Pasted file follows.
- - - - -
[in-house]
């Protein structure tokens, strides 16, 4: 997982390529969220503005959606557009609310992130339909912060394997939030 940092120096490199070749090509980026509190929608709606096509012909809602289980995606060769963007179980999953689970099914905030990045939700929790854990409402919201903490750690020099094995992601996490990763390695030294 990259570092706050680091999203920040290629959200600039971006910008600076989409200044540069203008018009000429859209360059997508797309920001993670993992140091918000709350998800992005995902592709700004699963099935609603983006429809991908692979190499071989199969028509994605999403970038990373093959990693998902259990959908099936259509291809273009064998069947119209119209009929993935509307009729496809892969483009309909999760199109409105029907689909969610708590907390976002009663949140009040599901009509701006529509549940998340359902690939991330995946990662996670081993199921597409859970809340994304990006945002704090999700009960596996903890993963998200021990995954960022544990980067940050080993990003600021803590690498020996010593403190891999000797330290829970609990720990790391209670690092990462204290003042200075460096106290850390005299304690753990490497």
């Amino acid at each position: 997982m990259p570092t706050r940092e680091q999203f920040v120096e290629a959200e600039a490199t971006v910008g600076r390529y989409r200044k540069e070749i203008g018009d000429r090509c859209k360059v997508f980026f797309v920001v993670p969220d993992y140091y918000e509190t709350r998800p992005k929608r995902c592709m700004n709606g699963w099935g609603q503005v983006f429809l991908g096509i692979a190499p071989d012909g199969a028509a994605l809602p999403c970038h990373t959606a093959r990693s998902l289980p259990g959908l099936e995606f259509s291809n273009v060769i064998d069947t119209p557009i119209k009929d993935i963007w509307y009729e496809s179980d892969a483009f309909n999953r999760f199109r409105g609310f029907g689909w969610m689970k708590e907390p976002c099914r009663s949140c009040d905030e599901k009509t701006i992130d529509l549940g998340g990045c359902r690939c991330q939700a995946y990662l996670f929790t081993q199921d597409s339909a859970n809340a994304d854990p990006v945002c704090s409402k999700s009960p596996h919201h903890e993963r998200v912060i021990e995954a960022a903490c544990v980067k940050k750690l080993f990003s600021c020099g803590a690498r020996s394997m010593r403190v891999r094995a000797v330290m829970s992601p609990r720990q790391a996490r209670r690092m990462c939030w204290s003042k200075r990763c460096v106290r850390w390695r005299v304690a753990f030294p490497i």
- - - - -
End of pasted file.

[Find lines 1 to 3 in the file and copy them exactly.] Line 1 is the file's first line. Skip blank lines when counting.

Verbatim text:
[in-house]
């Protein structure tokens, strides 16, 4: 997982390529969220503005959606557009609310992130339909912060394997939030 940092120096490199070749090509980026509190929608709606096509012909809602289980995606060769963007179980999953689970099914905030990045939700929790854990409402919201903490750690020099094995992601996490990763390695030294 990259570092706050680091999203920040290629959200600039971006910008600076989409200044540069203008018009000429859209360059997508797309920001993670993992140091918000709350998800992005995902592709700004699963099935609603983006429809991908692979190499071989199969028509994605999403970038990373093959990693998902259990959908099936259509291809273009064998069947119209119209009929993935509307009729496809892969483009309909999760199109409105029907689909969610708590907390976002009663949140009040599901009509701006529509549940998340359902690939991330995946990662996670081993199921597409859970809340994304990006945002704090999700009960596996903890993963998200021990995954960022544990980067940050080993990003600021803590690498020996010593403190891999000797330290829970609990720990790391209670690092990462204290003042200075460096106290850390005299304690753990490497």
């Amino acid at each position: 997982m990259p570092t706050r940092e680091q999203f920040v120096e290629a959200e600039a490199t971006v910008g600076r390529y989409r200044k540069e070749i203008g018009d000429r090509c859209k360059v997508f980026f797309v920001v993670p969220d993992y140091y918000e509190t709350r998800p992005k929608r995902c592709m700004n709606g699963w099935g609603q503005v983006f429809l991908g096509i692979a190499p071989d012909g199969a028509a994605l809602p999403c970038h990373t959606a093959r990693s998902l289980p259990g959908l099936e995606f259509s291809n273009v060769i064998d069947t119209p557009i119209k009929d993935i963007w509307y009729e496809s179980d892969a483009f309909n999953r999760f199109r409105g609310f029907g689909w969610m689970k708590e907390p976002c099914r009663s949140c009040d905030e599901k009509t701006i992130d529509l549940g998340g990045c359902r690939c991330q939700a995946y990662l996670f929790t081993q199921d597409s339909a859970n809340a994304d854990p990006v945002c704090s409402k999700s009960p596996h919201h903890e993963r998200v912060i021990e995954a960022a903490c544990v980067k940050k750690l080993f990003s600021c020099g803590a690498r020996s394997m010593r403190v891999r094995a000797v330290m829970s992601p609990r720990q790391a996490r209670r690092m990462c939030w204290s003042k200075r990763c460096v106290r850390w390695r005299v304690a753990f030294p490497i």